Periodically, I feel a need to retreat from civilization. The remote becomes irresistible, and I long for the tranquility of unspoiled nature. Two ecolodges recently gave me the perfect excuse to decamp to Ecuador, a small country with an extraordinarily rich diversity of natural wonders that includes the tropical Amazonian jungle, the temperate cloud forests of the Andean highlands and, of course, the Galápagos archipelago.
Despite their fame, most of the islands of the Galápagos remain unspoiled and uninhabited. It is true that there is ongoing controversy about the environmental impact of increasing visitor numbers, as well as the growth of Ecuadorian populations on the islands of San Cristóbal and Santa Cruz, but in many places in the Galápagos you still have the uncanny feeling that you are standing at the edge of the world.
This most recent visit did nothing to dissuade me from the belief that the superlatives heaped upon the archipelago are well-deserved. The situation of these volcanic islands on the equator and at the confluence of three major ocean currents allows an astonishing ecosystem to thrive, one that includes creatures as varied as sea lions, giant tortoises, marine iguanas and the only penguin species found in the tropics. Landscapes veer dramatically from moss-draped forest to cactus-speckled desert, often on the same small island. And because humans discovered the archipelago only about 500 years ago, and most of it is still uninhabited, much of the wildlife has little or no fear of people. In the Galápagos, successful nature photography does not require a telephoto lens.
We took a nonstop two-and-a-half-hour flight from Quito to Baltra. At the end of the covered walkway leading to the terminal, a man with a giant grin and a “Pikaia Lodge” sign ushered us into the VIP waiting room, where we had tea and cookies while he took care of entry formalities and collected our checked baggage. Within about 10 minutes, a vehicle whisked us from the airport, driving past green-barked palo verde trees rising from the rugged plains of lava rock and festooned with ribbonlike leaves. We crossed the channel between the Baltra and Santa Cruz islands by boat and continued on to the new 14-room Pikaia Lodge. The entire transfer took less than an hour.
Staying at a lodge in the Galápagos may seem like an odd choice; most people explore the archipelago aboard a small cruise ship, yacht or catamaran. However, a terrestrial base has significant advantages: The accommodations are likely to be more spacious; there is no risk of seasickness unless you opt for a boat trip; and those traveling with younger children may find the experience a good deal more convenient and relaxing when staying on dry land. A lodge also better suits those with limited time, as cruise itineraries are generally of one or two weeks’ duration. In contrast, we stayed at Pikaia just three nights, spending what was essentially a long weekend in the Galápagos. The two full days of exploration allowed us to see most of the major animal species — penguins and manta rays excepted, though guests who stayed longer (four- and seven-night packages are also available) made good on these omissions.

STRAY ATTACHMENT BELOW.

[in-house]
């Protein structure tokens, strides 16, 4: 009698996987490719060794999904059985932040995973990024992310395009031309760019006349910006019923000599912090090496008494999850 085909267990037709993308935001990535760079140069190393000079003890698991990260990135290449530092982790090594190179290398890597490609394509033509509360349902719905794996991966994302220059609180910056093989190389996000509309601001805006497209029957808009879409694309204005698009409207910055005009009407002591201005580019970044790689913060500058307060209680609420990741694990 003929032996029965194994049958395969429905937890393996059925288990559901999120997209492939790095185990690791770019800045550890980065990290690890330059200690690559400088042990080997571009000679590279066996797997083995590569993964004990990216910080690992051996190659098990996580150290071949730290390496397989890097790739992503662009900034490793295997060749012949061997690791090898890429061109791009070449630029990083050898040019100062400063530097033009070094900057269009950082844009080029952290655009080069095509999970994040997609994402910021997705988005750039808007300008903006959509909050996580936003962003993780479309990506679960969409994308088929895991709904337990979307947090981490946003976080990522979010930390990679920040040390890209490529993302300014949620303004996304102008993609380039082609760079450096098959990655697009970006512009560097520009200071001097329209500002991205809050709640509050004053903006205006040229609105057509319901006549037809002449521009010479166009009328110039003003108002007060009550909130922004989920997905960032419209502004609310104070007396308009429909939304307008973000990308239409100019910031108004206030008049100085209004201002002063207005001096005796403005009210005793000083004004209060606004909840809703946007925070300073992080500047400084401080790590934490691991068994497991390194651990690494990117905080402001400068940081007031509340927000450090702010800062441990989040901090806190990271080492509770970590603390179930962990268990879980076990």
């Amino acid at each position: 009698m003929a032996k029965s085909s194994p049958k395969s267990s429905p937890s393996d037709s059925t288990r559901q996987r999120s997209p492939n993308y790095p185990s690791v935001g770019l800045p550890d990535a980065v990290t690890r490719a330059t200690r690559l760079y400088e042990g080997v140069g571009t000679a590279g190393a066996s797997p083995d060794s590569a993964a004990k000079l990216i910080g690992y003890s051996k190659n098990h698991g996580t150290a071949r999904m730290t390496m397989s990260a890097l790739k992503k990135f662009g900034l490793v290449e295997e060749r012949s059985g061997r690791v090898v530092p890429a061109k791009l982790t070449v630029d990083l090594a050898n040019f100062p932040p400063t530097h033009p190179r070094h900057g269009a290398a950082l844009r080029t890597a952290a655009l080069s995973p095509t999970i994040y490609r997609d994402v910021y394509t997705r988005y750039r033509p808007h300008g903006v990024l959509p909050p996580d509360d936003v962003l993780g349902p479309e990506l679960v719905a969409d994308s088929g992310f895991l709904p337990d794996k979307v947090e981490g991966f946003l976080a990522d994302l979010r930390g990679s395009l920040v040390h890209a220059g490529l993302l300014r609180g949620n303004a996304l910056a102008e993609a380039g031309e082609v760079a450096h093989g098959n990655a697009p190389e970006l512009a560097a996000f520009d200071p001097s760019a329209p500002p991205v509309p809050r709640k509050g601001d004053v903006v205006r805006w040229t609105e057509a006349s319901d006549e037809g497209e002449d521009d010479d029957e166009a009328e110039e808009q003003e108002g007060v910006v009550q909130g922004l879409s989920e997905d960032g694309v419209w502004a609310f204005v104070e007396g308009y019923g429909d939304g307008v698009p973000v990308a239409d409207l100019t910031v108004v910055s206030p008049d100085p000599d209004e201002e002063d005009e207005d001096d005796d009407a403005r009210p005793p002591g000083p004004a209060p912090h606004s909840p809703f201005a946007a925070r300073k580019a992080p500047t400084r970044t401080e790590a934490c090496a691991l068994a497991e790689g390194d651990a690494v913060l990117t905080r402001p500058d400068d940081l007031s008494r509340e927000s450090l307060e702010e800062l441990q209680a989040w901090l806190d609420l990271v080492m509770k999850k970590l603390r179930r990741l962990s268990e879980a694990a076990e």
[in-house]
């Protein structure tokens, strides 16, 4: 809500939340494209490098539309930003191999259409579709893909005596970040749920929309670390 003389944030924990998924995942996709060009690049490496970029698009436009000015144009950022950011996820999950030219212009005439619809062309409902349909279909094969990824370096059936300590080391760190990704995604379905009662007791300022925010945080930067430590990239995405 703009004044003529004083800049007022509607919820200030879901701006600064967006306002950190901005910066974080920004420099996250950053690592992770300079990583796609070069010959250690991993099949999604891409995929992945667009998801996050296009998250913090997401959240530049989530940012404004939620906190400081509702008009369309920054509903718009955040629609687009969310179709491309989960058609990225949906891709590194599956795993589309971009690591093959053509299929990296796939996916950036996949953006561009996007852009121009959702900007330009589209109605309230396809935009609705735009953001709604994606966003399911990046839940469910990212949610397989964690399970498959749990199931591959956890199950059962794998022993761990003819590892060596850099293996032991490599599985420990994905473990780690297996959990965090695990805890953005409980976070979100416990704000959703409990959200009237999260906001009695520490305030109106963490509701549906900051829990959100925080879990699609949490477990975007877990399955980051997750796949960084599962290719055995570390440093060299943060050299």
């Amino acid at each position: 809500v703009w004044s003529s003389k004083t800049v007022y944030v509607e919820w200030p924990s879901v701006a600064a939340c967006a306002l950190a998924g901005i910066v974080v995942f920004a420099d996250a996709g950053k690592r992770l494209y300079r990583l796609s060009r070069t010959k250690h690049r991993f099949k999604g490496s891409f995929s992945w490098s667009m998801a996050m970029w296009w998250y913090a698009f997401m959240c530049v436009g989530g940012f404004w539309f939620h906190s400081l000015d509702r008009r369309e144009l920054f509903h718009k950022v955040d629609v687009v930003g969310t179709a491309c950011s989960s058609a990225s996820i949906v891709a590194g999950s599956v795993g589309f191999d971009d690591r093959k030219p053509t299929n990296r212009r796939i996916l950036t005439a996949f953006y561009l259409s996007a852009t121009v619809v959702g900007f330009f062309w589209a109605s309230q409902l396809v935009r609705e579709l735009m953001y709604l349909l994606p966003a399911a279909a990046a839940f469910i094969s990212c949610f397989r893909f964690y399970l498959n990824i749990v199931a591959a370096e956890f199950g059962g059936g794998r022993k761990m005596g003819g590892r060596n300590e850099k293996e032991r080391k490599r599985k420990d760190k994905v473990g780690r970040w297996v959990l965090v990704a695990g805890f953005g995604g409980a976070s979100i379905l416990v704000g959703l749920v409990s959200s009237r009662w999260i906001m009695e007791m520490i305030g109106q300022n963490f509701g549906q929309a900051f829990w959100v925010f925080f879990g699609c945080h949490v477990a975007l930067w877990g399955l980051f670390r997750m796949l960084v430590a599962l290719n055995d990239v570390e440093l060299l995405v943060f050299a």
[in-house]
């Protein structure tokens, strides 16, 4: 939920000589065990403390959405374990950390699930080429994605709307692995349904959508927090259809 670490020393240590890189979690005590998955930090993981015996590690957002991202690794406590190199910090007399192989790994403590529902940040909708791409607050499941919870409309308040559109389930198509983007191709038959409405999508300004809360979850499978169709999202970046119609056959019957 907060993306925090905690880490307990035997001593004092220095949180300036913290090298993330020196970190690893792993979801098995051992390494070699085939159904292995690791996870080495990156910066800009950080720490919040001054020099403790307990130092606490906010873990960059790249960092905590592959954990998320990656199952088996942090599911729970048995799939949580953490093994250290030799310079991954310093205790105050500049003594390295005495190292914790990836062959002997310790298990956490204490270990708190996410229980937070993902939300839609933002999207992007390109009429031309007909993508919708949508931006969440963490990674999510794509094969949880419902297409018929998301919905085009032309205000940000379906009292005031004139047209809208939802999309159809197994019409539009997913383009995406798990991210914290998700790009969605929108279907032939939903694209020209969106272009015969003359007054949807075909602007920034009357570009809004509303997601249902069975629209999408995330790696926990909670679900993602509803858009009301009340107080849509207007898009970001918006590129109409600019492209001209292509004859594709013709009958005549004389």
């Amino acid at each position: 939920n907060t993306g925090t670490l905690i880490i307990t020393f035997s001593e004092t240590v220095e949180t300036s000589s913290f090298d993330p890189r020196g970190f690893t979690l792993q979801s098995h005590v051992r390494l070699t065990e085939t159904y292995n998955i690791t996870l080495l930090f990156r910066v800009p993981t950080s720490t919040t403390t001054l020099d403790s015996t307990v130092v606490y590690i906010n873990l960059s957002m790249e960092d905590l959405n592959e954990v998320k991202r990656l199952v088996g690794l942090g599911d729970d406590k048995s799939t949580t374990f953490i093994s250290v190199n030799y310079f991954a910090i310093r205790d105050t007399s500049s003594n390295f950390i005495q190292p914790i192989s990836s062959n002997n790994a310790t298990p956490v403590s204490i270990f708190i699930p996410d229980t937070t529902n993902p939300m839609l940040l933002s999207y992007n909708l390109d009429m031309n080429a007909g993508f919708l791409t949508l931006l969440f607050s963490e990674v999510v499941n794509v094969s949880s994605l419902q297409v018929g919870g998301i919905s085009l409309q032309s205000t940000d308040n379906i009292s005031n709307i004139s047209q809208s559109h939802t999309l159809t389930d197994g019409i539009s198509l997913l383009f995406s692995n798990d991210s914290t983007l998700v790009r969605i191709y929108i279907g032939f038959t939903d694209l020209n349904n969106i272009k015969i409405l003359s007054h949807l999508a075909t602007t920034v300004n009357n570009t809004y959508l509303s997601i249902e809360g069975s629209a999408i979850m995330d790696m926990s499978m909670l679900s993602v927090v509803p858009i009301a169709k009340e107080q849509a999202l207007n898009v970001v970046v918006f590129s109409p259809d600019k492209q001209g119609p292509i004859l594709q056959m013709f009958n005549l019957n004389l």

Seeing giant tortoises lumbering through the grass and wallowing in mud pools at Rancho El Chato was the highlight of our first day exploring the island of Santa Cruz. We also peered over the edge of two massive sinkholes, each surrounded by the kind of misty scalesia forest that is endemic to the Galápagos, and walked through an immense lava tube. Some sections were smooth enough to resemble a large subway tunnel. Near the main town, Puerto Ayora, we strolled through Seussian stands of tree-shaped prickly pear cacti to the white sand beach fronting Tortuga Bay. There, algae-grazing marine iguanas relaxed in the sun beside a mangrove, and the heads of green sea turtles poked above the surf.
Our second day aboard the resort’s well-appointed yacht, the Pikaia I, proved even more memorable. Because we traveled in the cooler low season (June to November), we shared the ship with just one other family, though it has a capacity of 16. After a full cooked-to-order breakfast in the lounge, we disembarked with our guide on North Seymour Island. Red-orange Sally Lightfoot crabs skittered away across the black lava boulders, and male blue-footed boobies danced, lifting one periwinkle foot after the other, their calls sounding like someone attempting to play the flute for the first time. Many of the boobies had fluffy-feathered hatchlings. Frigate birds watched them carefully, often trying to snatch the fish a parent booby was feeding to its young, but many of the male frigates simply sat in the branches of bushes, their huge, bright red neck pouches inflated to attract a mate.